The sight seemed oddly breathtaking. In another life, another time, we could have been stands-ins from a grainy Norman Rockwell painting, united by a common purpose...which, on those occasion, happened to be feeding ourselves. The faces of hunger were back in town.

I signed the paperwork, on behalf of The Squawker and myself, and set the storage tub on the ground. In the middle of the lot stood the mammoth white Spartan Foods van, with its innards opened up on both sides, from which the volunteers unloaded cardboard containers and bags, setting them down on the tables in front of us.

The line inched forward, and within 10 minutes, I collected a hefty bag of potatoes. I hesitated, at first (The Squawker's allergic, but maybe I can make potato pancakes -- yeah, that's it, like Dad used to make), but I threw them into the tub, anyway.

Gradually, the line snaked around the Spartan Food truck cab.  I scooped a couple of club soda bottles into the tub, plus a couple of Diet Pepsi and Sierra Mist 2-liter bottles (God, I hate Sierra Mist, it's not something I'd buy in the store.  Still, beggars can't be...y'know...).

Soon, we made our way to the other side, where a flurry of chicken and ham packages disappeared in front of me.

The difficulties sharpened into focus. They'd run out of meat, knocking a hole in our plans to bridge the gap for the weekend, until our next short-term burst of cash arrived.   Slowly, inevitably, the line began to wind down.

In quick succession, I collected a loaf of sourdough bread (cool, nice to score a Squawker perennial for the kitchen), a cardboard box of yogurt (God, I hate this stuff, I don't care if you two-bit f#ckers in Eastern Europe feast on this stuff, still, beggars can't be...y'know), and..last, but not least...a box of leftover birthday cake (Not sure what we'll do with this, but still...beggars can't be...y'know...).

Other than a fistful of small bananas, I didn't see a fruit -- or vegetable -- in sight.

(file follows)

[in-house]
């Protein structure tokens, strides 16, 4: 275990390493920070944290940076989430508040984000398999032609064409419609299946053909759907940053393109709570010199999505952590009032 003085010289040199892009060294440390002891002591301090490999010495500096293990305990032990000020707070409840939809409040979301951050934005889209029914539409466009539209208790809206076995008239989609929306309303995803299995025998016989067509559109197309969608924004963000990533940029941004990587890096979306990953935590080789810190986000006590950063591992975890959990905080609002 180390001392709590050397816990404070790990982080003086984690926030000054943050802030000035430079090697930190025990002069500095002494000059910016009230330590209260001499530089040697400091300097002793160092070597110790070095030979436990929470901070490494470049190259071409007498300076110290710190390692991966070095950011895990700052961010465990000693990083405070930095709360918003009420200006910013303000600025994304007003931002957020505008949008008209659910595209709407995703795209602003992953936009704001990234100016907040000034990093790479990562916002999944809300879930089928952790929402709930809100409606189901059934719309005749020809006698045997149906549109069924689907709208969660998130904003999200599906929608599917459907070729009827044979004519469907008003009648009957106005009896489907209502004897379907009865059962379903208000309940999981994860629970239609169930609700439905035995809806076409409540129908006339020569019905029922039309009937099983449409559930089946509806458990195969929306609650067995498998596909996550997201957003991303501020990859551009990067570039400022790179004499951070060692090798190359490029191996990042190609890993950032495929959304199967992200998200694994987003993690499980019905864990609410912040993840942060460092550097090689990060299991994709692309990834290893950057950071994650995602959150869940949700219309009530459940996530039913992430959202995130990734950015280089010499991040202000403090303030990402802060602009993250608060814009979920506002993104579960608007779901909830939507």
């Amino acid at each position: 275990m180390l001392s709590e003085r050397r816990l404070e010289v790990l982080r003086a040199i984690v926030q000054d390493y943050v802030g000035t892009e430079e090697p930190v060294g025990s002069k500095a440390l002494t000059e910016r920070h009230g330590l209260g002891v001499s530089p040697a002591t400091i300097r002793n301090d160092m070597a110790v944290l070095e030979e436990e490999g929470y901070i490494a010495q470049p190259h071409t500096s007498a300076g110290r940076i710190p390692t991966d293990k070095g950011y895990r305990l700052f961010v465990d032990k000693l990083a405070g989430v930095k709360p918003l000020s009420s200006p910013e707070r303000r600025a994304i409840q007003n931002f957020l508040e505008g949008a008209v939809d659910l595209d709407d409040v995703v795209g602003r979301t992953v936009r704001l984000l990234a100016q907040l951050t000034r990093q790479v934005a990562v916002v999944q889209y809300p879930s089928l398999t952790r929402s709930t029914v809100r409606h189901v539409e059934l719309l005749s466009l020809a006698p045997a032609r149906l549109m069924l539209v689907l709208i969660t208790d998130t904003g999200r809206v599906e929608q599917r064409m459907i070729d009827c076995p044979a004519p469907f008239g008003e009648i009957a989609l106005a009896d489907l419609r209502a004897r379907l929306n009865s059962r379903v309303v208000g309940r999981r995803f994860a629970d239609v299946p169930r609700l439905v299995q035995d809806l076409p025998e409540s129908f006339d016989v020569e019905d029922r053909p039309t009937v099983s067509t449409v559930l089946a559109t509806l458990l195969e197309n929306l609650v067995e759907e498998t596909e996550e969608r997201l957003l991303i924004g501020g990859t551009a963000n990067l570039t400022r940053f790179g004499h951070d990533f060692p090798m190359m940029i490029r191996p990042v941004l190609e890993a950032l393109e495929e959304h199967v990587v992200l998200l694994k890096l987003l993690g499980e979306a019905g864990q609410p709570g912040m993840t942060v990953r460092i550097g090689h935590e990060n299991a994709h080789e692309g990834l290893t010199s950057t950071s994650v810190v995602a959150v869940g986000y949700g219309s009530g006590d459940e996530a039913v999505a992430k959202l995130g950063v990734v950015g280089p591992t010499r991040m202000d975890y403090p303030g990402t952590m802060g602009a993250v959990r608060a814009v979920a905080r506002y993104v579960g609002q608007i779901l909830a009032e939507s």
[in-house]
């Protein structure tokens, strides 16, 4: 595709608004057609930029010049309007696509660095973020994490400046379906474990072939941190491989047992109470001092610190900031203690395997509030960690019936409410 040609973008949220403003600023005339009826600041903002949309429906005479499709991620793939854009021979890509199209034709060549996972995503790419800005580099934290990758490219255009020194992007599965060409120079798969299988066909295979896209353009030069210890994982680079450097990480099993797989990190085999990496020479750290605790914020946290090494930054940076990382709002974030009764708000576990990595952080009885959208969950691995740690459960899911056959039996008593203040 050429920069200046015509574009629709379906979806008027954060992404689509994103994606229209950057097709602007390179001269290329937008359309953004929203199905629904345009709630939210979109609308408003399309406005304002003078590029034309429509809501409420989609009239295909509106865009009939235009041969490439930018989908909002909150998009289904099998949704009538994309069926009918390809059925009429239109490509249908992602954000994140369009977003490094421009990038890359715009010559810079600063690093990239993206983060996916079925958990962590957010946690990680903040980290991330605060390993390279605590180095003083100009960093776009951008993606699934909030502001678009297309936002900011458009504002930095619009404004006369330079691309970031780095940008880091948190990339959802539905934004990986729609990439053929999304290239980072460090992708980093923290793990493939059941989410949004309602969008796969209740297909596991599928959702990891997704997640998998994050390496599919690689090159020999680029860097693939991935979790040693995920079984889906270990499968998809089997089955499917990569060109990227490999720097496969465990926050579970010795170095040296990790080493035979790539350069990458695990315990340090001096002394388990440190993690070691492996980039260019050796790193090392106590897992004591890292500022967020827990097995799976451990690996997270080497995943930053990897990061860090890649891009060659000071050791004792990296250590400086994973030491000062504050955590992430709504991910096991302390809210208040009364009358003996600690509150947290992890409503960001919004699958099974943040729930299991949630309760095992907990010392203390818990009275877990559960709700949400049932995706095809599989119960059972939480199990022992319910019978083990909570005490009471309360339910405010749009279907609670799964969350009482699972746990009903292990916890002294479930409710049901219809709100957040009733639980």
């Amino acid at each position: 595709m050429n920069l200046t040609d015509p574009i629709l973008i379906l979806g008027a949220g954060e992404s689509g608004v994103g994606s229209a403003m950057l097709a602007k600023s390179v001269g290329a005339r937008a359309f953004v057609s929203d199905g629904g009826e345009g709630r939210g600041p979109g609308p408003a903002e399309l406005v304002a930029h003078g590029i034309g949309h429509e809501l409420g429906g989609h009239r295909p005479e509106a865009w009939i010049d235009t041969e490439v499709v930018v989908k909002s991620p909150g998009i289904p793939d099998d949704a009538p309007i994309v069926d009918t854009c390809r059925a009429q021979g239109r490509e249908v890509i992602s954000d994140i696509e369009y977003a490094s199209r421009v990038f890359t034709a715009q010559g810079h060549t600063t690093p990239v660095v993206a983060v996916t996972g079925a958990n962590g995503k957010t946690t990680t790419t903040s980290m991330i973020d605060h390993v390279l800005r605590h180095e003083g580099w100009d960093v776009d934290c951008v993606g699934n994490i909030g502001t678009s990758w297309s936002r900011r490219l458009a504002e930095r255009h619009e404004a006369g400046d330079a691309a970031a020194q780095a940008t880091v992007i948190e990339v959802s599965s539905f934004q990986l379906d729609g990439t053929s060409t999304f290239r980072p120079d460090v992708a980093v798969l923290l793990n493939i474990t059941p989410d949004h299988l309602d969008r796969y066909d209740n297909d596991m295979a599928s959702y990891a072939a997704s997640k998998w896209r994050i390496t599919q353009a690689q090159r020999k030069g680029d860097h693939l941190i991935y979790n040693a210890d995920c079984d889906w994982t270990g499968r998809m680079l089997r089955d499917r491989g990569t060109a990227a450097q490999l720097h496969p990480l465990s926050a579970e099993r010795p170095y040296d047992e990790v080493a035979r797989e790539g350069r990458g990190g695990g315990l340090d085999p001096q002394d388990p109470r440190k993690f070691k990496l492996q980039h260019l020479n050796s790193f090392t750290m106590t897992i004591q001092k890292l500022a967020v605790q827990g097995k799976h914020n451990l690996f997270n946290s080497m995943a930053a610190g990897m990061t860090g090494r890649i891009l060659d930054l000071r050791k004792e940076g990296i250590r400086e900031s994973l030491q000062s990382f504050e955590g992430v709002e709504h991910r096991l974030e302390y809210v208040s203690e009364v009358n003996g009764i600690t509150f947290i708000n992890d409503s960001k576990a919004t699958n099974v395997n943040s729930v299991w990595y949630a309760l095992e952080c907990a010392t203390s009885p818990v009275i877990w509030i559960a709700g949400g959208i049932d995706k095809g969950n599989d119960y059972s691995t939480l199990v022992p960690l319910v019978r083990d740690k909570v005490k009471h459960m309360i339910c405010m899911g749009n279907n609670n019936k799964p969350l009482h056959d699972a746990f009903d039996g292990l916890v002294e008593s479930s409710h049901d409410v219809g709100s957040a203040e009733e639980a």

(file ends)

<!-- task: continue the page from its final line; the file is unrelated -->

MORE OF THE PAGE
I pushed the tub across the ground with my foot, ever so slowly, until I made it back to the van.  The Squawker watched closely as I opened the side door, and heaved the whole lot inside.  "Did you get any meat?"

"Afraid not, dear Squawker...they ran out before they got to me."

"Ah, man...we'll come a little earlier next time."

"I suppose."

As we pulled out of the parking lot, I wondered what someone with food allergies might do in this situation...or someone diabetic, like the Squawker, for instance...or, for that matter, anyone requiring a diet that didn't depend on heavily processed food.

I pushed all those thoughts of my mind, in short order.  After all, we hadn't gotten any we'd have to figure something out for the weekend.

The next day, I called a friend, and had him to wire a loan, so we could get through the weekend.  We ended up giving him the yogurt on his next social visit. I've paid him back about a quarter of the loan, so far.

We gave the potatoes away to a different friend.  The birthday cake turned out to be stale, and -- since it was taking up a good deal of the upper shelf -- little more than a space waster, so it went in the bin.  This is what happens when the faces of hunger come to town.  --The Reckoner